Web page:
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Mountain bikes

Scott Genius, Santa Cruz Blur XC Carbon, Moots Mooto X YBB, Kona Dawgma

July 27, 2009|Roy M. Wallack

When it comes to dual-suspension mountain bikes, in which each wheel can compress when it goes over a trail obstacle, there are a seemingly infinite number of designs on the market. Although every double-cushioned rig arguably gives you better control and comfort over a mere hardtail (front-wheel suspension only) bike, there are a few bikes with extraordinarily innovative designs that do things a bit differently -- and maybe even better.

-- Roy M. Wallack

Instant stiffness

Scott Genius: High-end, all-conditions aluminum bike line that features Twin Lock, the first handlebar-mounted switch that locks out the front and rear suspensions at once.

Likes: Because suspension usually makes a bike bob under hard pedaling, being able to instantly nullify it -- i.e. temporarily making the Genius a nearly rigid bike -- confers better power transfer when you're hammering on smooth trails, pavement and any out-of-the-saddle climbing. Most conventional front and rear shocks can be locked out by reaching down to them separately and flicking a switch, which can be a hassle. But the Twin Lock does it instantly with one convenient lever, so I used it -- and went faster -- more often. (Twin Lock is only on the 2010 Geniuses.) A bonus: The rear shock is adjustable from 4 to 5 to 5.9 inches of travel, meaning this bike can tackle everything.

Dislikes: None.

Price: $3,499 to $6,000, starting with the Genius 40. (208) 622-1000;

Techy triumph

Santa Cruz Blur XC Carbon: Racer-fast, lightweight cross-country bike with complex Virtual Pivot Point multi-link suspension, designed to reduce the boogeyman of suspension bikes: pedal-induced bobbing.

Likes: It works. I rode this bike for four days on difficult high-elevation Colorado trails and never felt so skillful on the descents; it must be the bike. The venerable, unique and hard-to-explain Virtual Pivot Point is the key; it centers on two short links tucked under the crank that rotate in different directions, floating the rear wheel smoothly when you hit a bump and resisting movement from mere pedaling. At just 23.46 pounds (with the high-end XTR component-group package), the bike gets uphill fast.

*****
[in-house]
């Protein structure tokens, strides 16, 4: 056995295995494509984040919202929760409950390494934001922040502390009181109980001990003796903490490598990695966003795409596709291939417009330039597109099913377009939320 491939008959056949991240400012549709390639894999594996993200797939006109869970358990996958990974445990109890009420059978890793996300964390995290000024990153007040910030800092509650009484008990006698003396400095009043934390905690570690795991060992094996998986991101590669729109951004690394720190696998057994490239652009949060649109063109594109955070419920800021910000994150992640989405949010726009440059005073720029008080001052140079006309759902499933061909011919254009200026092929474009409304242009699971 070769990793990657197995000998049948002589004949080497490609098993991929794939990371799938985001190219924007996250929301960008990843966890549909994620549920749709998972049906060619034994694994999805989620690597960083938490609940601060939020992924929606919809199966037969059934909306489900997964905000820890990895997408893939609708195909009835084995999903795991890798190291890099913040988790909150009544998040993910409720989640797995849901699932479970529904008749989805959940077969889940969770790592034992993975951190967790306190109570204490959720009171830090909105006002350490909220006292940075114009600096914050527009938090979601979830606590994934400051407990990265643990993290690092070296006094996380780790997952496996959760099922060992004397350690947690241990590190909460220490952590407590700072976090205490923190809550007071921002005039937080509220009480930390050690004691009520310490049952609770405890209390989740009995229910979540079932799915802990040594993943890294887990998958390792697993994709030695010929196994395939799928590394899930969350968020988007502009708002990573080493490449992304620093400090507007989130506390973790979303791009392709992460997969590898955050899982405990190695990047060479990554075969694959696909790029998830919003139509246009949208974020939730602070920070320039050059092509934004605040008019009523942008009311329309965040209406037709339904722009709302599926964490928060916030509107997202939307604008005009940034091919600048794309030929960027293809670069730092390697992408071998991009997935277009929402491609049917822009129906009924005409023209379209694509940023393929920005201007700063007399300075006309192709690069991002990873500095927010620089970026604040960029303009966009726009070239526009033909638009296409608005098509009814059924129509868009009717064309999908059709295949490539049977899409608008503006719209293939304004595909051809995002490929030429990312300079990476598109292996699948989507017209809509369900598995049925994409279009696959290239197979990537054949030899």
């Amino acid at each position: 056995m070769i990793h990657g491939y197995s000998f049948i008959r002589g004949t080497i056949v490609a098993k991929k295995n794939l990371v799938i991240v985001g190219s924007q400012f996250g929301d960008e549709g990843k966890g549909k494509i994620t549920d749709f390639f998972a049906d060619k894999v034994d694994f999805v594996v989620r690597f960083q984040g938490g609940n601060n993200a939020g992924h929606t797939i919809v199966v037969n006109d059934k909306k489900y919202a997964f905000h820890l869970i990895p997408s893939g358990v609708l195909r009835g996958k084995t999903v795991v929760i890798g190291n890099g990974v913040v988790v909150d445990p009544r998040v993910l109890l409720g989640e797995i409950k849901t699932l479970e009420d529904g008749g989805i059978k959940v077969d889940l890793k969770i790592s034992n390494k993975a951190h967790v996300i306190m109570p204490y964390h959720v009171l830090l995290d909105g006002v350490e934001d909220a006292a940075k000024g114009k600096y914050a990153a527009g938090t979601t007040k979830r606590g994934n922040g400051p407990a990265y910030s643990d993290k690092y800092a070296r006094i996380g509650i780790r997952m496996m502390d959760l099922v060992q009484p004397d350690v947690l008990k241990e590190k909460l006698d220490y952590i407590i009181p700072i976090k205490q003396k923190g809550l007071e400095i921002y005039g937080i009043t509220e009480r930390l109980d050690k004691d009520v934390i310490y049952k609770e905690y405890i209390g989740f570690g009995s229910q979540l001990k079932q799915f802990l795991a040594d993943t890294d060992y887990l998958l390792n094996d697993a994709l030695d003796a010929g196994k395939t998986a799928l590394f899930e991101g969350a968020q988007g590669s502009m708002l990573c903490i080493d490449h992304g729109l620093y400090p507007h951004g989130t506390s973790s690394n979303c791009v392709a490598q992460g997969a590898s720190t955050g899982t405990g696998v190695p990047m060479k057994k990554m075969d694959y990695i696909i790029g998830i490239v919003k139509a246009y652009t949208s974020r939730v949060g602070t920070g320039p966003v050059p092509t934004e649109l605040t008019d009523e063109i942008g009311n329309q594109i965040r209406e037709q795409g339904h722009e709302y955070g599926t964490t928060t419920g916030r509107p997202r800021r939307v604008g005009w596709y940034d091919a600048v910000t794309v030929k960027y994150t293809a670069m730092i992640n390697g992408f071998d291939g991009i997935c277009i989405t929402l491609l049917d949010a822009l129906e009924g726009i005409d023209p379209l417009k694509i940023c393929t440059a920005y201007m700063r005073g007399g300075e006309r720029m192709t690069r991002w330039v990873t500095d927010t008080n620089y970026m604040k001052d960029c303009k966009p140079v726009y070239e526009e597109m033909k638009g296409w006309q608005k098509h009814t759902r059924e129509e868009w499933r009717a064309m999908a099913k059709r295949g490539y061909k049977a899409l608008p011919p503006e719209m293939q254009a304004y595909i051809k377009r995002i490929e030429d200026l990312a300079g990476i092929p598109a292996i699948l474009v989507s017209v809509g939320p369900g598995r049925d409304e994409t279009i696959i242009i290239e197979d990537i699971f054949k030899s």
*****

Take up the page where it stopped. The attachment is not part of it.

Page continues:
Dislikes: Some people still worry about the durability of a carbon fiber frame, the first for the formerly aluminum Blur. Santa Cruz says to get over it.

Price: Frame $2,299, with wide "semi-custom" component selection. Complete bikes with a range of Shimano groups go for $3,499, $4,599 and $5,999. (831) 459-7560;

Old meets new

Moots Mooto X YBB: High-end, do-it-all titanium bike designed for simplicity and speed; combines newfangled, oversized 29er wheels with an old-fangled pivotless "soft-tail" design.

Likes: It's a speed demon that might last forever, the ultimate go-anywhere, ride-anything, take-a-licking-and-keep-on-ticking rocket bike. The big wheels (3 inches taller than those on standard mountain bikes) simply roll over everything faster with more control. They also have a built-in suspension effect, making it possible to get good shock absorption from a short 80mm (3.25-inch) suspension fork and low-tech "soft-tail" rear end, which squeezes a couple of inches of travel from an otherwise rigid frame by placing a short 1 1/8 -inch steel spring between the seat-stay and seat tube junction. The unique ability of titanium to be stiff, tough, flexible and light makes the Mooto a superb material for a soft-tail, providing downhill relief and uphill joy. A bonus: Options for rack eyelets and a third water-bottle mount make this a great bike for on- and off-road touring.

Dislikes: A soft-tail, despite its high speed and low maintenance, simply cannot absorb big hits like a conventional suspension bikes. Also, it's expensive -- even amortized over a lifetime.

Price: Frame $3,200. Complete bike with top-end SRAM XO group is $7,096. (970) 879-1676;

Bargain trail beater

Kona Dawgma: The cheapest backcountry, long-travel suspension bike.

Likes: A screamin' deal. Not a technological leap like the other test bikes as much as a triumph of trickle-down production and parts sourcing, the Dawgma's whopping six inches of rear-wheel suspension travel and 5 1/2 up front handle the big hits of rough descents like a champ. The low-end of a same-aluminum framed, four-bike line designed for difficult trail riding, it costs less than most full-suspension frames.

Dislikes: Heavy at 33 pounds, it was a slug uphill on the long, hot Santa Ana Mountain fire roads I rode it on -- typical of most backcountry bikes.

Price: $1,799.


Wallack is the co-author of "Bike for Life: How to Ride to 100."

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